“[T]he impacts of recreational cannabis legalization on psychiatric and psychosocial outcomes are otherwise minimal,” researchers concluded.
The use of cannabis products was associated with “statistically significant improvements in IBD-specific outcomes” at three months.
Compared to those residing in legal states, residents in states were marijuana was illegal “reported a significantly greater number of days driving under the influence of cannabis.”
Investigators concluded, “All patient-reported outcomes showed a statistically significant improvement at 3 months, which was maintained or further improved over the remainder of the 12-month follow-up.”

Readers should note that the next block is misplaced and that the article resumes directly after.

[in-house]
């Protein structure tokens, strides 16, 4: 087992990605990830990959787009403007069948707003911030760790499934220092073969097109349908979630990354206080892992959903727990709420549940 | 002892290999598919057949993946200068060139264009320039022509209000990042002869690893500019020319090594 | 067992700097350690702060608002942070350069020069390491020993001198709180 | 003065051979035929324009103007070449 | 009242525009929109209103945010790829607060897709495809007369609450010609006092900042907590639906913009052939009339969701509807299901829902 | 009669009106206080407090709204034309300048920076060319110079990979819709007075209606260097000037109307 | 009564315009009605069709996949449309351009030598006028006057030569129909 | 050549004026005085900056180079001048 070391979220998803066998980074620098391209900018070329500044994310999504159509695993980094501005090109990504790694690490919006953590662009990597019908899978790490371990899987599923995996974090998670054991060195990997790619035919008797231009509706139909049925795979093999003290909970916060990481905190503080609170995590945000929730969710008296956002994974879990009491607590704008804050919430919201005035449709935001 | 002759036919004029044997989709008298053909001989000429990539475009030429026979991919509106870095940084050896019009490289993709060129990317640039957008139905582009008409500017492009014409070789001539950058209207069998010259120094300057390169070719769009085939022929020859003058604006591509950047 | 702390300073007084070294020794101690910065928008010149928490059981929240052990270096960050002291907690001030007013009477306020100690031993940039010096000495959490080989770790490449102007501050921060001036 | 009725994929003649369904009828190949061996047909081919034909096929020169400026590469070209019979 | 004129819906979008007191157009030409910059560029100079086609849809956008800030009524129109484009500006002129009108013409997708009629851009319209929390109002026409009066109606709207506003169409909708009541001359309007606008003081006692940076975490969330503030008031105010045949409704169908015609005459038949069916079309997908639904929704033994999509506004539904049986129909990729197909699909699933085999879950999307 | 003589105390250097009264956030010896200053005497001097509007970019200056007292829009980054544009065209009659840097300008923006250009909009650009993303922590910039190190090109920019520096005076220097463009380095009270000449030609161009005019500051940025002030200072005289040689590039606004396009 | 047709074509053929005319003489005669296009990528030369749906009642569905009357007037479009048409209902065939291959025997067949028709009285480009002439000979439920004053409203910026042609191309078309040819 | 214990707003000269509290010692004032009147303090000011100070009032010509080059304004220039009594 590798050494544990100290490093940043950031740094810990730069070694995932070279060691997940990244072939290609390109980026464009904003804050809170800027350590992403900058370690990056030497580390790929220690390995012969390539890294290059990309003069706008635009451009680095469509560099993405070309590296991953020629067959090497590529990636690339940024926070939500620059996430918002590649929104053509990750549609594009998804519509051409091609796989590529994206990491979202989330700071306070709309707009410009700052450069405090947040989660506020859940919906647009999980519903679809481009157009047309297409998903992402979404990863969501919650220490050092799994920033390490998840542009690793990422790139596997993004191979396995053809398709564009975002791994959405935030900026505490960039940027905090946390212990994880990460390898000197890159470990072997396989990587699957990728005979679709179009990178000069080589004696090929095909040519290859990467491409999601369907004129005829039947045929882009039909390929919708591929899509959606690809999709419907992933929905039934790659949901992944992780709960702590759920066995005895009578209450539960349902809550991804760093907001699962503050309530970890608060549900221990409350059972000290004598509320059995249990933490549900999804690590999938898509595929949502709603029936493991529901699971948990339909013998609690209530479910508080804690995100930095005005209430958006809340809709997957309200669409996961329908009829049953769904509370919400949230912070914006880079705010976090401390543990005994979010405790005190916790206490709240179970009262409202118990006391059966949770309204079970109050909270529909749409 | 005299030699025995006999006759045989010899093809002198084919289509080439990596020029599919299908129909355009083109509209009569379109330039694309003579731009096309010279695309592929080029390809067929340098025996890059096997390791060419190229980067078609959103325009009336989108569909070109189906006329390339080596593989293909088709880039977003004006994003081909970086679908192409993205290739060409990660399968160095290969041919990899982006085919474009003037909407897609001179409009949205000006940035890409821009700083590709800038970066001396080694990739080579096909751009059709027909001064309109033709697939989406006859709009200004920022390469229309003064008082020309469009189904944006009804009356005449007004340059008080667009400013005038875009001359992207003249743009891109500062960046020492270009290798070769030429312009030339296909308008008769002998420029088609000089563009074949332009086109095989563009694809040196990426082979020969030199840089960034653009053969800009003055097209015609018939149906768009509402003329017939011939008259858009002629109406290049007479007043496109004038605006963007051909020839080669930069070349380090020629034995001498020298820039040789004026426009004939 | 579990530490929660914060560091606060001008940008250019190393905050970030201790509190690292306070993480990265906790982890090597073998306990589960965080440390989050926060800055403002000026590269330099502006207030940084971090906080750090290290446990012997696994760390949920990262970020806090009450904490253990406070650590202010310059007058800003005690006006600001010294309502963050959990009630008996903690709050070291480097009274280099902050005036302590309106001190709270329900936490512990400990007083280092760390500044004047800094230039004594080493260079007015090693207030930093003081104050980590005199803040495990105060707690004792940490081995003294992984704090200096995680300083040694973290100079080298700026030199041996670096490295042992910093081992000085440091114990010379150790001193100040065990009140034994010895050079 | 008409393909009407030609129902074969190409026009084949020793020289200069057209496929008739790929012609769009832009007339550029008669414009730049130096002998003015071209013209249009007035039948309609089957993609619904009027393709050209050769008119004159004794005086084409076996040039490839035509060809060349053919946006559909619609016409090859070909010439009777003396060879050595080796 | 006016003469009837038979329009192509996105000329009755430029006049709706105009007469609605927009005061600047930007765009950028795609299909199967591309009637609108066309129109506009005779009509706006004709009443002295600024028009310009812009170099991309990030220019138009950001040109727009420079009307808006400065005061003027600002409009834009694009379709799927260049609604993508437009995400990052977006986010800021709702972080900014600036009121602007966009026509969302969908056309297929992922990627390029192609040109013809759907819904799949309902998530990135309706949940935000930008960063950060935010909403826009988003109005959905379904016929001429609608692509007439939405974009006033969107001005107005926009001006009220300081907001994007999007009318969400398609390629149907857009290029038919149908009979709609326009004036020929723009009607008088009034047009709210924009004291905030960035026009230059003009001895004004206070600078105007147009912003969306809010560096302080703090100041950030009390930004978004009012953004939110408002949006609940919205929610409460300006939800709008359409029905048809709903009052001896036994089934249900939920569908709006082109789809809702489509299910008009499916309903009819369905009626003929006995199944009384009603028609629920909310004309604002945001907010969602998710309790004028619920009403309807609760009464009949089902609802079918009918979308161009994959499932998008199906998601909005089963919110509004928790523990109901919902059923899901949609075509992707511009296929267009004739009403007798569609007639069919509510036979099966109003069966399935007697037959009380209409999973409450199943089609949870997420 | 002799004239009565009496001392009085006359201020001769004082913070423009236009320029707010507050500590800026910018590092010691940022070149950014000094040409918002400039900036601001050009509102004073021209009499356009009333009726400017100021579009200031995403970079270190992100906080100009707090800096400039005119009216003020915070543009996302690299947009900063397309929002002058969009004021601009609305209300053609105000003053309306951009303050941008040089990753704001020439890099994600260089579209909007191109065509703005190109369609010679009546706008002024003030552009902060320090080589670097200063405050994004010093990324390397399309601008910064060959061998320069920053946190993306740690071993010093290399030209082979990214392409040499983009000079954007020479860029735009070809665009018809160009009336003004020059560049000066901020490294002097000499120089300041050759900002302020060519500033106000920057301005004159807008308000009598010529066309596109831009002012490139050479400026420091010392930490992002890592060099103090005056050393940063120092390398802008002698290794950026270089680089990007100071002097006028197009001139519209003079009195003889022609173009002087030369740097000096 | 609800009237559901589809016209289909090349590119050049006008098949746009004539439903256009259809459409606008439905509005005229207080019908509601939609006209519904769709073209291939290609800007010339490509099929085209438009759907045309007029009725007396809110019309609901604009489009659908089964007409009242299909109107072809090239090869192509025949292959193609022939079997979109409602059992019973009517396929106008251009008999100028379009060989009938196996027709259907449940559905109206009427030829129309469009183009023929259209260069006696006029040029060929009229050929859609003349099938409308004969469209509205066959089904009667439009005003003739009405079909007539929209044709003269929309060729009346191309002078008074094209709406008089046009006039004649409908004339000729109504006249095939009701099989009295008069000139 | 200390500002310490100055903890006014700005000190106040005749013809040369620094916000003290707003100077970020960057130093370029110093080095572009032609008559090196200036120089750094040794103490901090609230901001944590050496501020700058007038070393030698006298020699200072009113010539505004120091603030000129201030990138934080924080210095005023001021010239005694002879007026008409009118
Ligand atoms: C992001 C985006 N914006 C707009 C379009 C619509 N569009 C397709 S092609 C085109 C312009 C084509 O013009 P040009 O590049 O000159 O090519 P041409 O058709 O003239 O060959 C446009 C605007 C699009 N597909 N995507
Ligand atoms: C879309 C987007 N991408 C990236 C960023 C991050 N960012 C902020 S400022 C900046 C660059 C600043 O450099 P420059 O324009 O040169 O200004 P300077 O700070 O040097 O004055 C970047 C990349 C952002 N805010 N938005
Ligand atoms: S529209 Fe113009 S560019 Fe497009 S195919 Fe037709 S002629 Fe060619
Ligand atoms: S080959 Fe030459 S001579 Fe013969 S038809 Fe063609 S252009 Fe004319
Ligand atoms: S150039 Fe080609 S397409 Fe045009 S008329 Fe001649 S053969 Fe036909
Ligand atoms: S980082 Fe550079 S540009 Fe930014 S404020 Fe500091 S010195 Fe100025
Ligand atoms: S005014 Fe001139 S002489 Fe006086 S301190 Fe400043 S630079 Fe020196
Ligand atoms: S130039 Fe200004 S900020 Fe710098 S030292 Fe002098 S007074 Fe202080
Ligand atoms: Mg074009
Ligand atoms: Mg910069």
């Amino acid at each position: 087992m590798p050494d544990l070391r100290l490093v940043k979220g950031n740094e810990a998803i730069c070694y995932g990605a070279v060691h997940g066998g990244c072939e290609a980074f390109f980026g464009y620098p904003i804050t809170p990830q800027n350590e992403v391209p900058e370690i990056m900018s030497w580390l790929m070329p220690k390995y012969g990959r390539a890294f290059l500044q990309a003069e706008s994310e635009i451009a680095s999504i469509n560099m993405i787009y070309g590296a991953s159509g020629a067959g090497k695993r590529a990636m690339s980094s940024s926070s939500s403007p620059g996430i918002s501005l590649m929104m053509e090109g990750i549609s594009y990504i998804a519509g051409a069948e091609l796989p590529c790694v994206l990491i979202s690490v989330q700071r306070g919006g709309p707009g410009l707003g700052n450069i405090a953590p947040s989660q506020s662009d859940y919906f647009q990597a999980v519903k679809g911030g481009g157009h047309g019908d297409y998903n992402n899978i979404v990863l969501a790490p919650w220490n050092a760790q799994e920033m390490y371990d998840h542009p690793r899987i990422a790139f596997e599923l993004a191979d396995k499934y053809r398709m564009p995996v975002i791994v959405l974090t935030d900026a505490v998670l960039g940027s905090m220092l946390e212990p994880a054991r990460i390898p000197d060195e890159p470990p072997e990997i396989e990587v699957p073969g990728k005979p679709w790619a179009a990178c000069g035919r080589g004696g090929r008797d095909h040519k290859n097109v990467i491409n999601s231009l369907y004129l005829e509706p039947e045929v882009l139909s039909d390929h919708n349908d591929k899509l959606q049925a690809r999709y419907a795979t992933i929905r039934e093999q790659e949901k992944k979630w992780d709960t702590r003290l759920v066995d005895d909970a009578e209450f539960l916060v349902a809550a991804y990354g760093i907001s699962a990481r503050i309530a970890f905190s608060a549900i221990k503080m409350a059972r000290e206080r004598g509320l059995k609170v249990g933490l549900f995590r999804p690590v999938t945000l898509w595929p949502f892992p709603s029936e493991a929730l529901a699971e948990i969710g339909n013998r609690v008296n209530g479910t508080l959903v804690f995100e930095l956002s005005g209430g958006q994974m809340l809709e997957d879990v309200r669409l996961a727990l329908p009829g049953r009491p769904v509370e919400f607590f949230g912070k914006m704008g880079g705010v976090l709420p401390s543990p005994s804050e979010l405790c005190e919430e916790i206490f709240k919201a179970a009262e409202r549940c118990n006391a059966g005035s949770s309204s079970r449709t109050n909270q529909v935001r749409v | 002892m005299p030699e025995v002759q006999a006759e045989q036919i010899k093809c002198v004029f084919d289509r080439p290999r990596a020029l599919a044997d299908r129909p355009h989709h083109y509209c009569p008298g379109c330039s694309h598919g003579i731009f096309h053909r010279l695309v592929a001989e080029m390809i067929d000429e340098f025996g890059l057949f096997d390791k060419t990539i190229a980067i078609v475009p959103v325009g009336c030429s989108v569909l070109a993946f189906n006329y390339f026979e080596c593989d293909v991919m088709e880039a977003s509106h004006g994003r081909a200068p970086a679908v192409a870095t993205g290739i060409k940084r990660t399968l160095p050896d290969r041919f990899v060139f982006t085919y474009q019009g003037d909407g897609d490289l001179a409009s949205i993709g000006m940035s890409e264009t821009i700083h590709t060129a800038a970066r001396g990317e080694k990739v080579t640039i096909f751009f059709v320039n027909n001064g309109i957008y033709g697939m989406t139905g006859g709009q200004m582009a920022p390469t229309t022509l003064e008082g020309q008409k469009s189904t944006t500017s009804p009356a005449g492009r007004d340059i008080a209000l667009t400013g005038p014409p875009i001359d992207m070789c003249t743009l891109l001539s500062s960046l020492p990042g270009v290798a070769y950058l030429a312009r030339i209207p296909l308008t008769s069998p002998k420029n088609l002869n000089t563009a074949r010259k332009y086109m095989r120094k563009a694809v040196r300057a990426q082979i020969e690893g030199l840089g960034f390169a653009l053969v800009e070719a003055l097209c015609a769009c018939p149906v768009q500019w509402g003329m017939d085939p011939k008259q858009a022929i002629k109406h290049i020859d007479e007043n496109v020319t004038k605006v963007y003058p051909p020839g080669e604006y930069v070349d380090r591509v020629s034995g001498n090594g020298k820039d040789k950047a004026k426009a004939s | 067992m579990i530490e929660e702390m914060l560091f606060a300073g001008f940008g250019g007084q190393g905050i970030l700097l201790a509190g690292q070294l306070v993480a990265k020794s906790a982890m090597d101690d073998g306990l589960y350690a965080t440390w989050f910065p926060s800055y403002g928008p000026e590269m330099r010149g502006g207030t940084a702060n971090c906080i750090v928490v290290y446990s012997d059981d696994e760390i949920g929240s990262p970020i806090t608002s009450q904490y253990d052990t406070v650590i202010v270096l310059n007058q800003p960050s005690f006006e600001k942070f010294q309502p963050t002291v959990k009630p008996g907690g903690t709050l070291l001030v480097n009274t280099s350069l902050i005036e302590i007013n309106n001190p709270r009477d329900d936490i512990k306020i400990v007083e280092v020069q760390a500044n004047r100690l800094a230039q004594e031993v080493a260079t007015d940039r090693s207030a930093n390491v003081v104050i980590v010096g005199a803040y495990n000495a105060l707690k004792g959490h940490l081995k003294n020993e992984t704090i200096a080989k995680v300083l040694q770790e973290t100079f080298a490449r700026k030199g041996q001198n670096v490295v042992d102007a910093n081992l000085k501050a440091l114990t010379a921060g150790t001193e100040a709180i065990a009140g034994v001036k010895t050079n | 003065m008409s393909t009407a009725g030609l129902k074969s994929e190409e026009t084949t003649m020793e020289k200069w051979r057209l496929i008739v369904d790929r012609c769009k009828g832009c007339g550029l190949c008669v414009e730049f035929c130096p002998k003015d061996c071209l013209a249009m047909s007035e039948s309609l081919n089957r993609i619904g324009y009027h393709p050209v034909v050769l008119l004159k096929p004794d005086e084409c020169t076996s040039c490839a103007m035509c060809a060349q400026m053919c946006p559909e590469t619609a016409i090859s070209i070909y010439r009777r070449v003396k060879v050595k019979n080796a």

“[The] patient’s behavior rapidly improved” following THC treatment and he was eventually discharged from in-patient treatment to home care.
According to conclusions provided by the Drug Enforcement Administration, “In US markets, Mexican marijuana has largely been supplanted by domestic-produced marijuana.”
Patients in the treatment group experienced a decrease in pain of 29 percent over the course of the trial, whereas those in the control group only experienced a six percent decrease.
“Medicinal cannabis was associated with improvements in depression and anxiety symptoms, as well as health-related quality of life,” investigators concluded.